Loke, however, was not nearly as impressed. He laid around near my feet and looked annoyed at the drone’s buzz.

Another thing I did during this ‘not riding time’ was to make the drive to Falun, Sweden. 2 hours from Uppsala, give or take. Why? Because I was curious to see the area my great-grandfather and his fathers might have walked. The place is best known for the old copper mine there. Indeed, the mining history goes back over 1000 years. It started with just the local farmers digging for the metal for their own needs before it became the big business of the town to mine Stora Kopparberg (Big Copper Mountain) extensively.

Oh, you know all those lovely, old, red buildings scattered across the Swedish countryside I so often photograph? Well, the red color is called Falu red, named after the mine where the copper was originally taken to make the pigment.

The mine was closed down in the 1960’s. It had once been called Sweden’s Treasury and more than half of the copper in Europe from the middle ages until close to the Industrial Revolution originated from it. It had originally been a shaft mine, but in the summer of 1687, the mountain, so criss-crossed with tunnels it was like Swiss cheese, had a major collapse leaving a pit over 300 feet deep. Believe it or not, no one was killed. There were only two days of the year that the mine was closed. Mid-summer and Christmas. It happened on the evening of Mid-summer, so all the miners were off. After that, it was handled as a combination of open pit and shaft mining.

It was a nice trip. I saw a fox from very close and dozens of deer on the drive. I wandered around the edge of the pit and explored a bit of the town as well as a church, which I had believed to be Stora Kopparberg Church. Sadly, it wasn’t, but a slightly newer church. I guess that just gives me a reason to go back to the town and next time I’ll take my trike. It was a nice way to spend a day.

The hoarfrost hung around for the better part of a week. Maybe even two. My grasp of time gets fuzzy after it’s in the past. The frost was finally washed away when it warmed up and started raining. Except for a few spates of snow, it feels like it’s been raining almost constantly since then.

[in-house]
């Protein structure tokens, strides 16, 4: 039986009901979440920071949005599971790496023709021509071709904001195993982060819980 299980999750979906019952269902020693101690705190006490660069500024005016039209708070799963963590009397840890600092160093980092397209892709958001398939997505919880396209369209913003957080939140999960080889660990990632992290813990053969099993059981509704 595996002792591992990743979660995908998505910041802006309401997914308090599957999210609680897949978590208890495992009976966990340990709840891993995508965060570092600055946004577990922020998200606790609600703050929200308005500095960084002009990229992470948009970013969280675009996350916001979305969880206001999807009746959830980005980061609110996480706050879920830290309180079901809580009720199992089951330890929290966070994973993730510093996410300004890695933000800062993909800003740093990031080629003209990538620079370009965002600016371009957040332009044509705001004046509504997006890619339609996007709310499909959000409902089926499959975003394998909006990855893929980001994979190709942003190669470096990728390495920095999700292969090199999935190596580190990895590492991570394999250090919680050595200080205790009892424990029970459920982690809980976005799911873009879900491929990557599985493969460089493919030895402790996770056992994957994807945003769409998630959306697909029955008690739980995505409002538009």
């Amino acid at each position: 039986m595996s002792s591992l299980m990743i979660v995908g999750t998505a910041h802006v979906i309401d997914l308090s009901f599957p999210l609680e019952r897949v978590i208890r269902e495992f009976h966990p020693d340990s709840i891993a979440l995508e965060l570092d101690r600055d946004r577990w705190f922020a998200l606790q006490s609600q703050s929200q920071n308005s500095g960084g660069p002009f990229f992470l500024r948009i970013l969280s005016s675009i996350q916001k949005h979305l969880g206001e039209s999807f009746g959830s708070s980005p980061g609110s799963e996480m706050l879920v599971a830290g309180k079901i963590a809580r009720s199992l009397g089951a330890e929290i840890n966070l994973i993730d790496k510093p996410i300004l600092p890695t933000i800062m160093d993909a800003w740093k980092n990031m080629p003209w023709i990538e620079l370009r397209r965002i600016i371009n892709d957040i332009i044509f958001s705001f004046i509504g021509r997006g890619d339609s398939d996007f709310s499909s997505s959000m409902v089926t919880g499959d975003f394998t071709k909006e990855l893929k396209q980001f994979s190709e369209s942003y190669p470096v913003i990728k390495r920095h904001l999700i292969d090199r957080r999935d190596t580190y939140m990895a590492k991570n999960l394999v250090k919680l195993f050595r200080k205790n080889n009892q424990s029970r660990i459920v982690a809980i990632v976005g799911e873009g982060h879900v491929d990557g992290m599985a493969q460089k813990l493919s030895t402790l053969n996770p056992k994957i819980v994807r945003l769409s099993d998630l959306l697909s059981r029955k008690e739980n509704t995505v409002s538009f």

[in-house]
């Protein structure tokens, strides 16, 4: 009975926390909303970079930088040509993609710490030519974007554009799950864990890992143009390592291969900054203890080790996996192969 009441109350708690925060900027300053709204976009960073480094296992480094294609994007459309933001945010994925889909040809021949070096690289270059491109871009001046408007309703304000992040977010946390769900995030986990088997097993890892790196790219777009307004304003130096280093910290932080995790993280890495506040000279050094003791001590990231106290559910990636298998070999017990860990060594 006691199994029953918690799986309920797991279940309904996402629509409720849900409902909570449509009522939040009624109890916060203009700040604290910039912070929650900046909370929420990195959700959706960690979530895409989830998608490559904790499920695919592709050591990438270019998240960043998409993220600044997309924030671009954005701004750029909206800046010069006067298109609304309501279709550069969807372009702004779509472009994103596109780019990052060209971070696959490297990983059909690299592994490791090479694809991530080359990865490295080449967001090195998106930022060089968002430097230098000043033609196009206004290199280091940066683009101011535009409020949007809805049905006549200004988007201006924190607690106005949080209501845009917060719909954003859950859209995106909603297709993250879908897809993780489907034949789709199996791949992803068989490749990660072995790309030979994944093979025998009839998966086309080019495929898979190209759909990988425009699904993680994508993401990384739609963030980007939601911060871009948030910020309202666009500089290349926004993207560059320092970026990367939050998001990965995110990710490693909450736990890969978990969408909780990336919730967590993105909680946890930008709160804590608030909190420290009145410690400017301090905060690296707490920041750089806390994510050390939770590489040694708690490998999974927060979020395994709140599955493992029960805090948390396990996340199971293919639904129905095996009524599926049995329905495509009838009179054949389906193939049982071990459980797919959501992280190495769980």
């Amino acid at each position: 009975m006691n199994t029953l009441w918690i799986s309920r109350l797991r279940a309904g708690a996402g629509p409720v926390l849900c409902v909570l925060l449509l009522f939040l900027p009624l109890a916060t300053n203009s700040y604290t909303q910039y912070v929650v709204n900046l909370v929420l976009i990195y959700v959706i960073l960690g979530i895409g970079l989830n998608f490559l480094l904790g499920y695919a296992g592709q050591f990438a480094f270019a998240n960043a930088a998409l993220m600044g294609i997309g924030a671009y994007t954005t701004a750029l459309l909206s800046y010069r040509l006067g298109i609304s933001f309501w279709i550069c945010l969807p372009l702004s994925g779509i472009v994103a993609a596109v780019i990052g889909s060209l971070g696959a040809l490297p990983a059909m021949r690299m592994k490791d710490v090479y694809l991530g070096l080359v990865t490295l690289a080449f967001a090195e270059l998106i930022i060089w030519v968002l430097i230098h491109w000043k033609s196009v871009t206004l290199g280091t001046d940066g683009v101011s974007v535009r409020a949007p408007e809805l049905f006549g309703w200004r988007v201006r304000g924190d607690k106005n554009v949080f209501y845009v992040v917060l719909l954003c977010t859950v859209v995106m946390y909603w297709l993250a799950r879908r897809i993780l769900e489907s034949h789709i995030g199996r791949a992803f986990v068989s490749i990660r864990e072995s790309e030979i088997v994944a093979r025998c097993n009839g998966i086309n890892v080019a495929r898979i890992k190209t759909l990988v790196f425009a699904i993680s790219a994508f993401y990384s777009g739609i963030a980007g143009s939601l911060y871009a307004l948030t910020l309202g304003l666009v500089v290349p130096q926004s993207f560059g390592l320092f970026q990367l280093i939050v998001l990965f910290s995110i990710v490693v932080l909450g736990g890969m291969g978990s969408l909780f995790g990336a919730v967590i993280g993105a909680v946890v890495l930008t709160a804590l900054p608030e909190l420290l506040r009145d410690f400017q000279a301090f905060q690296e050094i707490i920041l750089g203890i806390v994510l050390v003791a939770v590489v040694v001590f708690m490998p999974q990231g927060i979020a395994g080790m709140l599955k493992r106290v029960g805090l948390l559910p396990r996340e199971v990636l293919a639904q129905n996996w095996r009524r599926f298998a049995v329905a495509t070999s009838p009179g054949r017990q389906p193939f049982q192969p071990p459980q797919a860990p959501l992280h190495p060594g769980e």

It was a bit of a relief when it warmed back up though. The frost had actually coated a lot of road surfaces and left them quite slick. Guess who didn’t have studded tires on the trike yet?

Finally, on September 30th, I felt ‘warm’ enough to think about going for a ride and there was no trace of ice to cause problems with non-studded trike tires.

Jens wheedled at me to walk Loke. I’d been walking Loke quite a lot at the time. Going for a walk in 30 F, I can just pull on a decent long sleeved shirt, decent pants, go out with a winter coat and maybe end up feeling too warm. Go out in the same temp for a trike ride, I need 2 layers of wool on the legs, 2 or 3 on the top, gloves, a beanie, cushy wool socks with wool sock liners, and yet will still probably come home and shiver. So, yeah, I preferred to walk when I’m already feeling chilled inside. Once above freezing again though, I finally decided to take pity on my aching hips and knees and ride instead.

The lack of ice made me happy not just because I still had my winter tires, but also for Loke’s sake. He has problems keeping his feet under him on the rough wooden floors of our apartment. Ice would really give him fits.

It was going to be the first ride with my new flags. I as I set them up though, I decided to leave my pretty fan flag in the garage. I just had an image of the wind snatching it off the pole to send it capering across a field faster than I could run. There was a little zip tie I could have fastened at the bottom, but that would have pulled the flag down over the first connector for the collapsible pole, making it difficult to fold it. I needed time to think of a solution.

Still, I was glad to go with my little orange and yellow whirly.

It was coming up on twlight as we rolled out. Loke was fairly slow and it took us over 40 minutes for 2.5 miles. Though there’d been no sign of ice anywhere around the paved surfaces in the neighborhoods I’d been walking with Loke, I found slush and ice both on the cycle path near the river. I spotted it before we rolled over it so was able to push over to the side and put Loke in the grass where he had good grip.